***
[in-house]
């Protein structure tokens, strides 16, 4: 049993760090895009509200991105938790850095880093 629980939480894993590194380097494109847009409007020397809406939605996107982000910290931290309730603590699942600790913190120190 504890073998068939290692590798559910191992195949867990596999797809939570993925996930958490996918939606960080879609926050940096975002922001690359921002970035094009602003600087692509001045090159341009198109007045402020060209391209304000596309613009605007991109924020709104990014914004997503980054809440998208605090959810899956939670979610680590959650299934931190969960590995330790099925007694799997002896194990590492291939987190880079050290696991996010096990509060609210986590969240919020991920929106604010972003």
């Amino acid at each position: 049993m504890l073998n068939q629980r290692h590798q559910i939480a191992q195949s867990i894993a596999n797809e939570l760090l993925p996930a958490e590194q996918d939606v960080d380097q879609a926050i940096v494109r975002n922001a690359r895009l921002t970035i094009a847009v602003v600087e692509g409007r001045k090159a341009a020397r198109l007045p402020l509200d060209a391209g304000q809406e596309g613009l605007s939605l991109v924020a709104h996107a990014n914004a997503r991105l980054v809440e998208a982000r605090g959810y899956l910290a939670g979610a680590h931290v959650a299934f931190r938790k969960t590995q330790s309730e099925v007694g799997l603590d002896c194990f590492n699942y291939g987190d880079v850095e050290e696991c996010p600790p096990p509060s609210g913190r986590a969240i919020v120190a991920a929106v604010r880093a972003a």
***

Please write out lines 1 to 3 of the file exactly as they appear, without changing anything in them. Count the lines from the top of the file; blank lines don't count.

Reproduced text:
[in-house]
């Protein structure tokens, strides 16, 4: 049993760090895009509200991105938790850095880093 629980939480894993590194380097494109847009409007020397809406939605996107982000910290931290309730603590699942600790913190120190 504890073998068939290692590798559910191992195949867990596999797809939570993925996930958490996918939606960080879609926050940096975002922001690359921002970035094009602003600087692509001045090159341009198109007045402020060209391209304000596309613009605007991109924020709104990014914004997503980054809440998208605090959810899956939670979610680590959650299934931190969960590995330790099925007694799997002896194990590492291939987190880079050290696991996010096990509060609210986590969240919020991920929106604010972003």
């Amino acid at each position: 049993m504890l073998n068939q629980r290692h590798q559910i939480a191992q195949s867990i894993a596999n797809e939570l760090l993925p996930a958490e590194q996918d939606v960080d380097q879609a926050i940096v494109r975002n922001a690359r895009l921002t970035i094009a847009v602003v600087e692509g409007r001045k090159a341009a020397r198109l007045p402020l509200d060209a391209g304000q809406e596309g613009l605007s939605l991109v924020a709104h996107a990014n914004a997503r991105l980054v809440e998208a982000r605090g959810y899956l910290a939670g979610a680590h931290v959650a299934f931190r938790k969960t590995q330790s309730e099925v007694g799997l603590d002896c194990f590492n699942y291939g987190d880079v850095e050290e696991c996010p600790p096990p509060s609210g913190r986590a969240i919020v120190a991920a929106v604010r880093a972003a």